There were multiple microphone positions used, but the two most common were a stereo microphone placed on the middle of the slope, capturing the slides from left – center – right as they slid down the mountain.
The other was the stereo microphone placed at the bottom of the slope as the rocks traveled down the slope towards the microphone. This captured more of a crescendo with the sound of rocks growing louder as they travel closer to the microphone.
This SFX library gets you the sounds of the remote San Antonio creek located in the Angeles National Forest – 32 recordings in total. The creek morphs from almost a trickle at 8,000 feet to a large waterfall below, allowing for a wide range of moving water sounds to be captured.
Get the sounds of the classic 1970’s era Roland Space Echo RE-201 – captured in high resolution audio.
75 samples are included in this library, featuring a wide range of sounds emitted from a mint condition RE-201. The samples are collected from the space echo self oscillation, as well the triggered delay from various sound sources. Use these samples for the classic Space Echo sound or chop up and manipulate them for new sound creation/design.
This library features recordings created using a “Knas Ekdahl Moisturizer”, a boutique spring reverb effects unit where three reverb springs are exposed, allowing them to be hit, played, and manipulated in real time.
The unit also includes a multi-mode analog filter, and when combined with the playability of the springs, opens up many sound creation options.
The result is a unique sound effect library of massive metallic hits, clangs, scrapes, plucks, bounces, and rattles. The springs were played like a percussion instrument, using a collection of found objects, such as hammers, mallets, allen wrenches, forks, and plastic / metal rods. The springs were also stretched to alter the pitch, and objects were placed on the springs, much like a prepared piano, to alter the sound.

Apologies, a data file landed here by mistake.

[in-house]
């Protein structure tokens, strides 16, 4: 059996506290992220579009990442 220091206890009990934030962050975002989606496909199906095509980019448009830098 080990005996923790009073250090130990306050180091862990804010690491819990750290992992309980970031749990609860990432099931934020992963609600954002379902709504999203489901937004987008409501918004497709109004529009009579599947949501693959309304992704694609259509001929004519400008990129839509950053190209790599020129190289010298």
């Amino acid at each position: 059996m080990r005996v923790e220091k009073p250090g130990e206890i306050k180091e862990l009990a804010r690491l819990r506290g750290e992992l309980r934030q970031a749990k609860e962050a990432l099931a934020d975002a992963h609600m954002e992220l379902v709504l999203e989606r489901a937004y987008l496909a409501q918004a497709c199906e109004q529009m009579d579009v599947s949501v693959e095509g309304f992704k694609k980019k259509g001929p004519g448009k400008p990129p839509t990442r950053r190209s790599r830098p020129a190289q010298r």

No other effects were applied other than the built-in multimode filter (high pass, low pass, band pass, and resonance) on certain sounds. These include sub-sonic hits, sweeping filtered metallic scrapes, and drones that round out the collection.
The Wheels & Gears SFX library features a collection of bicycle tire, freewheel, gear and chain recordings. Two bike models were recorded: A Specialized Carve Expert (mountain bike) and a Bianchi Campione (city/road bike).
A wide range of sounds were recorded, from conventional bike sounds (such as freewheel clicks, gear shifting and chain movements, acceleration with various speeds, coasting, and disc brake movements) to more experimental sounds, creating unique sound effects using various found objects on the tires and spokes (such as cardboard, wooden sticks, fabric, shoe soles, guitar picks, and paper).
Recordings were captured with a Sanken CSS-5 Shotgun mic. The shotgun microphone was mounted in a full Rycote windshield kit and connected to a Sound Devices 702 recording at 192khz. The contact mic recordings were captured with the Barcus Berry 4000 Planar Wave system.
With A Sound Effect, Asbjoern has created a web site where our international community can browse, learn, and share the vast fruits of our labors. Together we are accelerating the very real potential power of sound design as a recognized art form.